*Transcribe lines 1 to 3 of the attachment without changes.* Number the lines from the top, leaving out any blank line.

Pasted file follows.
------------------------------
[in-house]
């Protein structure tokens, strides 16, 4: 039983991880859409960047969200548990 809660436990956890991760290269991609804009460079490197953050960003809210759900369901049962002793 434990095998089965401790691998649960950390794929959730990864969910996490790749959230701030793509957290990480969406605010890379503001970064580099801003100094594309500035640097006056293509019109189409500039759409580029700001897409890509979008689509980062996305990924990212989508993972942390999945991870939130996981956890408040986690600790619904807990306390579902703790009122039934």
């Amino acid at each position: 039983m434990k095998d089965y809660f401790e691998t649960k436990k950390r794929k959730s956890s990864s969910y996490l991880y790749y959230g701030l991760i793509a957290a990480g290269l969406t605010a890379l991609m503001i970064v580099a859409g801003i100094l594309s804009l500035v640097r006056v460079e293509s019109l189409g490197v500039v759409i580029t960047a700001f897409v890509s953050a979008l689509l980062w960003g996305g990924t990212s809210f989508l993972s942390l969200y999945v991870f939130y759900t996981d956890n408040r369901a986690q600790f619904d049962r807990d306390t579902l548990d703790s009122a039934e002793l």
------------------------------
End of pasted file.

[in-house]
């Protein structure tokens, strides 16, 4: 039983991880859409960047969200548990 809660436990956890991760290269991609804009460079490197953050960003809210759900369901049962002793 434990095998089965401790691998649960950390794929959730990864969910996490790749959230701030793509957290990480969406605010890379503001970064580099801003100094594309500035640097006056293509019109189409500039759409580029700001897409890509979008689509980062996305990924990212989508993972942390999945991870939130996981956890408040986690600790619904807990306390579902703790009122039934």
């Amino acid at each position: 039983m434990k095998d089965y809660f401790e691998t649960k436990k950390r794929k959730s956890s990864s969910y996490l991880y790749y959230g701030l991760i793509a957290a990480g290269l969406t605010a890379l991609m503001i970064v580099a859409g801003i100094l594309s804009l500035v640097r006056v460079e293509s019109l189409g490197v500039v759409i580029t960047a700001f897409v890509s953050a979008l689509l980062w960003g996305g990924t990212s809210f989508l993972s942390l969200y999945v991870f939130y759900t996981d956890n408040r369901a986690q600790f619904d049962r807990d306390t579902l548990d703790s009122a039934e002793l």